Trying to find best value in remanufactured transmission- Can you help?


#1

Hi,

I am trying to get a remanufactured transmission and I noticed a few of different prices? Would anyone be willing to take a look at these couple transmissions I found and tell me the difference between them?

Option 1:
Streetsmart Remanufactured RE4R01A Transmission / Torque Converter:

Wholesale Transmission Price: $ 2,130
Shipping: Free to business/commercial address. Residential address delivery add $200.
Fluid: Included free in container. Pennzoil Platinum LV Multi-Vehicle synthetic.
Warranty: 3 Years, Unlimited Miles, Nationwide, Parts & $50/hr Labor* Coverage. (Commercial Vehicles: 18mo/100K)
Torque Converter: Included. Converters for diesel applications are billet, single clutch.
Current Availability: Ships within 24-48 hours. Shipping ETA 2-4 business days. Reply with VIN# and zip code to get an estimated shipping ETA.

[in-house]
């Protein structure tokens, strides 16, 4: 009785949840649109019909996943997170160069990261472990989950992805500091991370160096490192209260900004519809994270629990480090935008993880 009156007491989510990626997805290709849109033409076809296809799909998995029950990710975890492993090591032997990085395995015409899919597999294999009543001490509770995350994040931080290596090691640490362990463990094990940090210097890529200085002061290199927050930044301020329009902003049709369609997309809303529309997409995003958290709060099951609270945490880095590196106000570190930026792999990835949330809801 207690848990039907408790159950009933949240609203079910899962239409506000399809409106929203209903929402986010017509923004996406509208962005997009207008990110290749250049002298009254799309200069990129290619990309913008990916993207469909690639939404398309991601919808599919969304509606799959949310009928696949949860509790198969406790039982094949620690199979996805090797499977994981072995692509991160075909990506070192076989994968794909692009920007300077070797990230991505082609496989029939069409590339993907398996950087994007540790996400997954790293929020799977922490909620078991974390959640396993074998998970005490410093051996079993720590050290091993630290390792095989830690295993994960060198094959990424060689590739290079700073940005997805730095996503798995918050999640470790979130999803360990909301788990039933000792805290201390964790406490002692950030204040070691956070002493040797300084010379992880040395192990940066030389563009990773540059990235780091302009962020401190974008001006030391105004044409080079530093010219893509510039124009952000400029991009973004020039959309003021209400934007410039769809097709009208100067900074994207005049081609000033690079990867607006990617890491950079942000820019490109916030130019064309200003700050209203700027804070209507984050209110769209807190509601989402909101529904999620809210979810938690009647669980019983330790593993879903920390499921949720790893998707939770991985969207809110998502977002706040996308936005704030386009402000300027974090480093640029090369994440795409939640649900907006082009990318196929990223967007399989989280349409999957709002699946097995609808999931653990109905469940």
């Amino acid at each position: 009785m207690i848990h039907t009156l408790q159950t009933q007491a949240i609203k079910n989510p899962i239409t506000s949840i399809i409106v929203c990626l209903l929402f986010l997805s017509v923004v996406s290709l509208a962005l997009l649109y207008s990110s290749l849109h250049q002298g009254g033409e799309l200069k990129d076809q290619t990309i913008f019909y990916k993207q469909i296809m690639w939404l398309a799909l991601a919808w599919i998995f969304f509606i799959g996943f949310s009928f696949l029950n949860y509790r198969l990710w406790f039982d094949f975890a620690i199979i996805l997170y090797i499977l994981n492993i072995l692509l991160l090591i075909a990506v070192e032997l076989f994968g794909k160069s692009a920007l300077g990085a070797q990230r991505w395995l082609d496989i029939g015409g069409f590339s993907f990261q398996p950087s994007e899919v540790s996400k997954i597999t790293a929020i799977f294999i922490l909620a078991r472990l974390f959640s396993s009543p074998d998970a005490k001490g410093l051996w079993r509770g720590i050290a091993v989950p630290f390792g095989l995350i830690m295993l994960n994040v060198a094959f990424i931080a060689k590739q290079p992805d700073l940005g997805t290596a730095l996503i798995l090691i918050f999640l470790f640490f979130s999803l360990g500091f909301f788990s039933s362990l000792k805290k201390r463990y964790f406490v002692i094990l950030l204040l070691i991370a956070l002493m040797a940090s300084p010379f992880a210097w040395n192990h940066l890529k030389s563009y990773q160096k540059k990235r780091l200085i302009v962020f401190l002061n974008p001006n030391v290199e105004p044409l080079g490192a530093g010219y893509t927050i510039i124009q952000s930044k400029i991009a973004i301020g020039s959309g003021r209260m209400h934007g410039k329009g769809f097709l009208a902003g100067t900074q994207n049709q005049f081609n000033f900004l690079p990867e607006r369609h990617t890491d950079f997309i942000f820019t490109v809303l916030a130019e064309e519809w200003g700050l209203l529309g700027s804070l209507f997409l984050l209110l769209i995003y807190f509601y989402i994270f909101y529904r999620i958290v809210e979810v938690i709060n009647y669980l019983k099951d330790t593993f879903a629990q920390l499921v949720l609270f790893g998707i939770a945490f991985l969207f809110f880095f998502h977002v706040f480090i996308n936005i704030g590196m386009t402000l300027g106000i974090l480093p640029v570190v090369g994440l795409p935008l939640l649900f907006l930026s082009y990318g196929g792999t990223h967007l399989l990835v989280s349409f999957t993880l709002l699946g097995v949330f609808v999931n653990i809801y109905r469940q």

Core Charge: No up-front core charge*. Free core pickup. Core pickup must be scheduled within 2 weeks from date of delivery, otherwise a minimum $750 core charge applies. Core return shipping is free, simply call for pickup when ready… *48RE, 65RFE and 68RFE Dodge Diesel transmissions have an up-front core charge.
Tax: No tax unless shipping to Florida (7%).

the links deleted by the moderator after examining them. they are bogus sites…

Is there any difference in the price and value that you get between these three models? What is the core deposit and is that something I get refunded to me? I want something that will last the longest, which is the best model for the price? Thank you so much in advance for your input.


#2

Are those the 3 models you’re talking about? They are for a Dodge Diesel.

You Have to go with what ever model is currently in your vehicle ? Seeing you are looking at a RE4R01A which is a Ford, Mazda and Nissan transmission, those 3 model numbers are meaningless.


#3

You seem to want someone to do your research for you. You don’t know what a core charge is ( your old transmission ) , don’t indicate that you are able to do the work or if you are going to have someone install it for you. If delivered to your home it will be dropped off on your driveway and it will be up to you to move this heavy thing around.